Leonard asks Penny to tell them about herself and when she starts by revealing her astrological sign I inwardly groan. Sheldon shares my sentiment. She continues that she is a vegetarian, except she eats fish … and steak. My brain starts to hurt. She then reveals that she is a waitress at the Cheesecake Factory. Leonard enthuses that he loves cheesecake until Sheldon points out that he is lactose intolerant, prompting Leonard to add "I don’t eat it, I just think it’s a good idea!" and causing me to laugh out loud. To cover my sudden craving for cheesecake. Lastly, Penny proclaims that she is writing a screenplay, about a waitress at the Cheesecake Factory. But it’s not autobiographical, because the waitress she is writing about is from Omaha. My head hits the desk a few times, and so I miss the segue, but the punch line is Penny is crying. About a break up, the boyfriend who lied, cheated and whom she still loves, how hard moving is and how not even her shower works.
You know where this is headed.
Leonard offers the use of their shower and she bounces down their hall to take him up on the offer. Which is totally unrealistic, because what girl would take a shower without her own bath products? Oh, and in the home of near total strangers? While she is in the bathroom, two more CalTech nerds – Howard and Rajesh – show up, with a video of a Stephen Hawking lecture circa 1974 in their hands. Talk about a hot time! Leonard tells them there is a girl in their apartment, a claim met with disbelief until Penny appears in naught but a bath towel, asking for help working the plumbing. Leonard rushes off to lend a helping hand, and it is here that Penny gets the better of him. Stepping behind the shower curtain and casually tossing the towel back over, she asks him for a favor.
Now that’s just mean. Smarter than I gave her credit for, but mean. heh.
The next time we see our intrepid heroes, they are in a car headed for Penny’s ex-boyfriend’s house to reclaim her television set. This will all end in tears, I just know it. Their buzz on the intercom is met with a firm "get lost", but undeterred they sneak in behind some girl scouts. They knock on the ex’s door, and it opens up to reveal a man the size of a professional wrestler. Of course. Meanwhile, Penny is hanging out with Howard – who thinks he is far more smooth than he is – and Rajesh – who is unable to speak or make eye contact with her at all. It’s hard to decide who is in more pain at the end.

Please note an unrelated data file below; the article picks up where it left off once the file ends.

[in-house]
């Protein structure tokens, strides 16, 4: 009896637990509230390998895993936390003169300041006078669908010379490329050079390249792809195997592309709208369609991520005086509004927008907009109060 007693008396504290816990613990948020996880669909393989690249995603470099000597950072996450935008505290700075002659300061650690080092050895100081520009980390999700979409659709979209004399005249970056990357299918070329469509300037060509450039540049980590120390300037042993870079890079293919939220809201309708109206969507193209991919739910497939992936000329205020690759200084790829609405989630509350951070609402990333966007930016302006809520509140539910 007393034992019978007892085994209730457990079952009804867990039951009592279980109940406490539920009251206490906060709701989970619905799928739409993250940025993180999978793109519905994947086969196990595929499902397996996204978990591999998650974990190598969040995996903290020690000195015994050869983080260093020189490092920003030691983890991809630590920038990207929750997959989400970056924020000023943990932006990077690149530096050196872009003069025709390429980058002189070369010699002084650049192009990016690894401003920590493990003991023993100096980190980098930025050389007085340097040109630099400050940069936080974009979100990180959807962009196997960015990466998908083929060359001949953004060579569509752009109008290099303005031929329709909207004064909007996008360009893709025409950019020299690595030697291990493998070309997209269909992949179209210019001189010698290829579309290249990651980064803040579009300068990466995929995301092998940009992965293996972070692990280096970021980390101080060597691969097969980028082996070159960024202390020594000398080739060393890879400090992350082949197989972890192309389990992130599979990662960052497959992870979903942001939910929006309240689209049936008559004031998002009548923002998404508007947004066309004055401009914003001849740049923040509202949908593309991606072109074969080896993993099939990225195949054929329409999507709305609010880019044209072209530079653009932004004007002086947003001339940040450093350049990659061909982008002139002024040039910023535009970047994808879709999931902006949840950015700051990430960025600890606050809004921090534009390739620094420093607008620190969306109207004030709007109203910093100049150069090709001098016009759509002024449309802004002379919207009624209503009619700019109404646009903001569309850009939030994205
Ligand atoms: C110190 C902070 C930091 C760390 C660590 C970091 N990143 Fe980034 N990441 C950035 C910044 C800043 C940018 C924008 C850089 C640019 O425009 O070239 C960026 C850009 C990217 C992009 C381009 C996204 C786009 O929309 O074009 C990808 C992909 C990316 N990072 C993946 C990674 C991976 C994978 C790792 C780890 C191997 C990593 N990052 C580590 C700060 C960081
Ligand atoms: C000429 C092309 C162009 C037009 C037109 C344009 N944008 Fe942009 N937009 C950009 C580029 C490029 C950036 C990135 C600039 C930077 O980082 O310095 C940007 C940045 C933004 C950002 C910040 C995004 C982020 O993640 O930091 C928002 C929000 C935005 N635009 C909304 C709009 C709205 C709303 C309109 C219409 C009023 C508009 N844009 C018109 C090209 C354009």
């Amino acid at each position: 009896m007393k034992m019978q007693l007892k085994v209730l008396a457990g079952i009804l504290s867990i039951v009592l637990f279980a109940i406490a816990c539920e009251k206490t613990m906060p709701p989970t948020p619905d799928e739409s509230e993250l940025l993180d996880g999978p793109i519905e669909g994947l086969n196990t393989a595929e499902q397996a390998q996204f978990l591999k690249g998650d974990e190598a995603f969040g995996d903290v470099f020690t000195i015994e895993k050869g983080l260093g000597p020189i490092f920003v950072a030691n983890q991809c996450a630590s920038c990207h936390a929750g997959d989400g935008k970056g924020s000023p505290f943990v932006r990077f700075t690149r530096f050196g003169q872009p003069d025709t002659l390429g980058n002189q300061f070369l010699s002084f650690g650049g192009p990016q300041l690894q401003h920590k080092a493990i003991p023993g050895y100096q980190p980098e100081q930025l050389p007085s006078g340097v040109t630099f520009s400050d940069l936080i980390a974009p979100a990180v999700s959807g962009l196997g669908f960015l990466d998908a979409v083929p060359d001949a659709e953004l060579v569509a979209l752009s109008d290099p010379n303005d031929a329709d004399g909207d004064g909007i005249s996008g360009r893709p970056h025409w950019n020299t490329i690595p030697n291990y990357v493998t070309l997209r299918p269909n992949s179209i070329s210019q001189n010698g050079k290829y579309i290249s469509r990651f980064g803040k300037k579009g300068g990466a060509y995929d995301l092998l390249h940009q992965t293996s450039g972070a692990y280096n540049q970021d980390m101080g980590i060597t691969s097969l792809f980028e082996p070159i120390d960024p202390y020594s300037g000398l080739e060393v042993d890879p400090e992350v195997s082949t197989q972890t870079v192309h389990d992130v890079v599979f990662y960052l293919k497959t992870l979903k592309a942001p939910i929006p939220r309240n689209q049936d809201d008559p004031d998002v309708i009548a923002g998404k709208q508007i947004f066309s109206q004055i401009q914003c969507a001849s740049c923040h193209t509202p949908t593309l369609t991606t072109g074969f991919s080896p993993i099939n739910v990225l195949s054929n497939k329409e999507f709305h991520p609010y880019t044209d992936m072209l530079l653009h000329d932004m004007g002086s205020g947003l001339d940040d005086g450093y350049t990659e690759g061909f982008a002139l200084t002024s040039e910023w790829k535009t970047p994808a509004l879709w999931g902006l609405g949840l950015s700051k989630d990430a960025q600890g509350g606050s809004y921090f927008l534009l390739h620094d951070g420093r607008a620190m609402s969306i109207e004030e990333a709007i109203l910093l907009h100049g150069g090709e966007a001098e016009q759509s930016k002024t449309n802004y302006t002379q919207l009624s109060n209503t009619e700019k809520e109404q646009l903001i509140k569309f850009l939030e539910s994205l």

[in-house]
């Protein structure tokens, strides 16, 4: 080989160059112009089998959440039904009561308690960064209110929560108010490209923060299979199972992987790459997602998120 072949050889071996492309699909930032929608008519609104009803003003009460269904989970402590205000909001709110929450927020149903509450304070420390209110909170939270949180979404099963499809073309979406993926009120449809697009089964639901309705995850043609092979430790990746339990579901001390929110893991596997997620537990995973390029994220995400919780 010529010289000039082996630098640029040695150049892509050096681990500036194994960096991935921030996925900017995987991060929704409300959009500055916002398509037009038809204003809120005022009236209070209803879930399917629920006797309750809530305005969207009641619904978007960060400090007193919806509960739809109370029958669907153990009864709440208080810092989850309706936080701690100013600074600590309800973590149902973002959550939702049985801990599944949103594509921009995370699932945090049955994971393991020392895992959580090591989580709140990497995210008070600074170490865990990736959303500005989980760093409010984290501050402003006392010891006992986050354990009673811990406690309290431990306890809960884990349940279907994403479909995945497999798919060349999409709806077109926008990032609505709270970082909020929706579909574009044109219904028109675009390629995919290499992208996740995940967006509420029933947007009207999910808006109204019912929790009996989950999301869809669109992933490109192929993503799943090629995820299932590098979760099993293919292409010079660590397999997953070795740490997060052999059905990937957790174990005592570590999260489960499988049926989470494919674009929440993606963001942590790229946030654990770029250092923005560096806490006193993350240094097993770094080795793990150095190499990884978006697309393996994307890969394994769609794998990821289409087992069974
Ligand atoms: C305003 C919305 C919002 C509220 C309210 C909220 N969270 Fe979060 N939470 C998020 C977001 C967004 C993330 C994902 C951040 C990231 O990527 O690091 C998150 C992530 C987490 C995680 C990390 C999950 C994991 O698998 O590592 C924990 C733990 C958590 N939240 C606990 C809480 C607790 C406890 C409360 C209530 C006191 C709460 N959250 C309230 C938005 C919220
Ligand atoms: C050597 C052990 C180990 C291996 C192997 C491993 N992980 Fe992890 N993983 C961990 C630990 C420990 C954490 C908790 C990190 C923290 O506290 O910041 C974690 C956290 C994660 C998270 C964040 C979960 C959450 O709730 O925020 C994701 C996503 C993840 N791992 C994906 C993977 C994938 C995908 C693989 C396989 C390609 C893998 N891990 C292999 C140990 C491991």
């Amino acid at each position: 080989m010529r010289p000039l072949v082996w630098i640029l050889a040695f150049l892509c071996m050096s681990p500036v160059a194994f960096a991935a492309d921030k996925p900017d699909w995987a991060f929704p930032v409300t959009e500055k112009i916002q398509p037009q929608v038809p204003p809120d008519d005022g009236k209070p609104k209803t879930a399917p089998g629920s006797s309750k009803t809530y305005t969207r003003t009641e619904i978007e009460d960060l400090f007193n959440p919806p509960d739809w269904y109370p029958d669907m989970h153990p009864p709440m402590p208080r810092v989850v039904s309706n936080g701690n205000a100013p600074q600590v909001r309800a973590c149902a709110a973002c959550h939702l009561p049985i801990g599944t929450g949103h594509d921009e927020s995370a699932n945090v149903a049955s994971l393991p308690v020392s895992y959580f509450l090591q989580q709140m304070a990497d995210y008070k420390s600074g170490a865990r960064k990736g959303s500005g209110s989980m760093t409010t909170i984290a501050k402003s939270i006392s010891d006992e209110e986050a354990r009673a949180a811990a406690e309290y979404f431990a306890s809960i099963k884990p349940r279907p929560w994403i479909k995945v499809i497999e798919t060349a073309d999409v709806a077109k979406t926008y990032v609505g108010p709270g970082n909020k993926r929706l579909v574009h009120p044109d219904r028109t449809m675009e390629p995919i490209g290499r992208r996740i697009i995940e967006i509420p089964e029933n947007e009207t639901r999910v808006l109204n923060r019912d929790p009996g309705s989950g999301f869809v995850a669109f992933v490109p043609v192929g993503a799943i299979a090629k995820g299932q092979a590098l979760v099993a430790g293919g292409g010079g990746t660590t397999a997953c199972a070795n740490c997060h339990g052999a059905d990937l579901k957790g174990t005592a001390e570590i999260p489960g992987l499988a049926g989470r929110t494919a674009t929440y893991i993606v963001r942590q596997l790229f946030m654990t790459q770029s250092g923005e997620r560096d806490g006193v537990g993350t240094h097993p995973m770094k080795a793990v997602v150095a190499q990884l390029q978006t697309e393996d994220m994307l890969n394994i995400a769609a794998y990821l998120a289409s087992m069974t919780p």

Back downstairs, without their pants, the boys reassess their situation. Sheldon points out the entire ordeal is Leonard’s fault because he thinks with his penis. And, like one comic foil to another, Leonard responds that that is biologically impossible – a line that bears little humor in the written form, but when delivered by a talented actor carries more comedy then you realize. And that is the strength of this entire episode so far. The writing swings from dry to vulgar, from over eager nerd to pop culture Illuminati, from expected to bizarre – but the actors carry it off, somehow. The stumbling nature of graceless intelligence in each performance somehow allows the material to flow.
As the boys trudge back up the stairs to their abode, Leonard bemoans his overly positive outlook on the chances for a real relationship between him and Penny, swearing that he is done with her. But, of course, one thankful hug from the pretty girl, and he is smitten all over again as she promises to make it up to them by taking them all out to dinner. She mentions a Thai restaurant and Sheldon says they can’t eat Thai since they had Indian for lunch. When she asks what one has to do with the other, he points out that both are food styles based largely on curry, making them gastronomically redundant, before wondering if he will have to continually point out such obvious concepts to her. I’m willing to bet that much is certain.
In the end, the show provided me with several good laughs, I found Leonard endearing and Sheldon’s delivery was near flawless. I do hope they don’t overdo Penny as a typical ditsy blonde and that they further flesh out Howard and Rajesh. All in all, Theory may not be total genius, but it holds promise. And for a sitcom, that makes it pretty damn smart.